July 16: Jack McDowell Prairie Appreciation bike ride

The oak savanna was once one of the most common vegetation types in the Midwest, but today it is highly endangered. Most remaining oak savannas are quite small, less than 100 acres. The Prairie Grass Trail in Madison County provides a narrow slice of Ohio heritage that allows bikers, botanists, and beautiful-plant enthusiasts to step back in time and reconnect with this important part of our historical roots.

(Posted July 7, 2022)

Experience wildflowers in peak bloom at the historical prairies along the Prairie Grass Trail.

Jack McDowell’s Annual Prairie Appreciation Ride starts at 8 a.m. July 16 at the Prairie Grass Trailhead, 262 W. High St., London, and extends southwest approximately six miles to the Madison-Clark county border. After the official ride ends, head on to South Charleston or return to London at your leisure. No fee required.

The Madison Soil & Water Conservation District is leading the bicycle ride. Pit stops are planned along the trail to discuss local flora and fauna, history, and conservation practices.  The pace will be slow and appropriate for almost all ages.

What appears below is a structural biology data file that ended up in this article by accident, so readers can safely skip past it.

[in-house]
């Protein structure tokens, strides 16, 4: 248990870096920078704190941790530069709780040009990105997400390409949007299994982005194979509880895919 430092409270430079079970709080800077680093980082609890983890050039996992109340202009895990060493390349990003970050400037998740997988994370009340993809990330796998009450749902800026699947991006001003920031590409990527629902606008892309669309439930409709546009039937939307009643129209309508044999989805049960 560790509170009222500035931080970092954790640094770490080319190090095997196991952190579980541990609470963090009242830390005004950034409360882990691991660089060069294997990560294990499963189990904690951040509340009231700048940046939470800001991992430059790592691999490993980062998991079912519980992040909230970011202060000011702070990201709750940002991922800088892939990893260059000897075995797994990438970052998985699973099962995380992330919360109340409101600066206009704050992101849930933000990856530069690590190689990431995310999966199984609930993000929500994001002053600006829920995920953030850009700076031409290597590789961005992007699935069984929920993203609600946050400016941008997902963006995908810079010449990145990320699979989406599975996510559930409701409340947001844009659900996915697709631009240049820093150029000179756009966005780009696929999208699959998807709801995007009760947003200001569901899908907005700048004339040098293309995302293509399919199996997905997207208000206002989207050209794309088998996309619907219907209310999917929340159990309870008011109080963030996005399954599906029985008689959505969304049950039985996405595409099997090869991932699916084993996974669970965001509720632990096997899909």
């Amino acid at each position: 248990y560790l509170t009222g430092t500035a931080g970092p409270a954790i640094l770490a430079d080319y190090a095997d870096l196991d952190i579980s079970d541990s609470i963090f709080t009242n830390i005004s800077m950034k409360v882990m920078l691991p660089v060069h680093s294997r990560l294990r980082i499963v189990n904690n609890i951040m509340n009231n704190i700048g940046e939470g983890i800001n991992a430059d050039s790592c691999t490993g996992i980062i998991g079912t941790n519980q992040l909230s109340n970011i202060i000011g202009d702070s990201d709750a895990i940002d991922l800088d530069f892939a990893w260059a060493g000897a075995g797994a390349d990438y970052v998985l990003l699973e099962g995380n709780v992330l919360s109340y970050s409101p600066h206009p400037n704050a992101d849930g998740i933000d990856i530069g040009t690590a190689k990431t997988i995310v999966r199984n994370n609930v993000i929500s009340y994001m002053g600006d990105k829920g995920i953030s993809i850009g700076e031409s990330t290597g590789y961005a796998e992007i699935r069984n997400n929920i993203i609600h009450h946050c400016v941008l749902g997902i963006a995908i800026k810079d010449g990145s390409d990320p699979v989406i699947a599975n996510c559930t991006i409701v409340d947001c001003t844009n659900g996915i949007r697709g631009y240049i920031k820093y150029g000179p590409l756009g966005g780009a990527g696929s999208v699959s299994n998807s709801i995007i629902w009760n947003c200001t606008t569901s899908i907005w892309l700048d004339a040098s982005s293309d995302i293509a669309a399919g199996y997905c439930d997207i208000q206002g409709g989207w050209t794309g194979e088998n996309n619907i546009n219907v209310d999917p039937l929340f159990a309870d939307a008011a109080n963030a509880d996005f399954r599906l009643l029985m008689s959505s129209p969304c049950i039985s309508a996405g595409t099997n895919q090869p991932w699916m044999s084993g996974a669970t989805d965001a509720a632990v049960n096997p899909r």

The prairies have existed since before the time of the pioneers and were preserved by the railroad because the land could not be farmed. Now, the prairies are maintained by volunteers who share McDowell’s vision of saving this heritage and providing educational opportunities through stewardship.

McDowell was one of the early “discoverers” of the remnant prairies of Madison and Clark counties and started efforts to manage these prairie treasures in the midst of threats from invasive woody plant and agricultural weed species. McDowell passed away in 2012, but his dream to inspire others to preserve the Ohio prairie is not forgotten.

For more information, contact Broc Sehen at broc.sehen@oh.nacdnet.net or (740) 852-4003.


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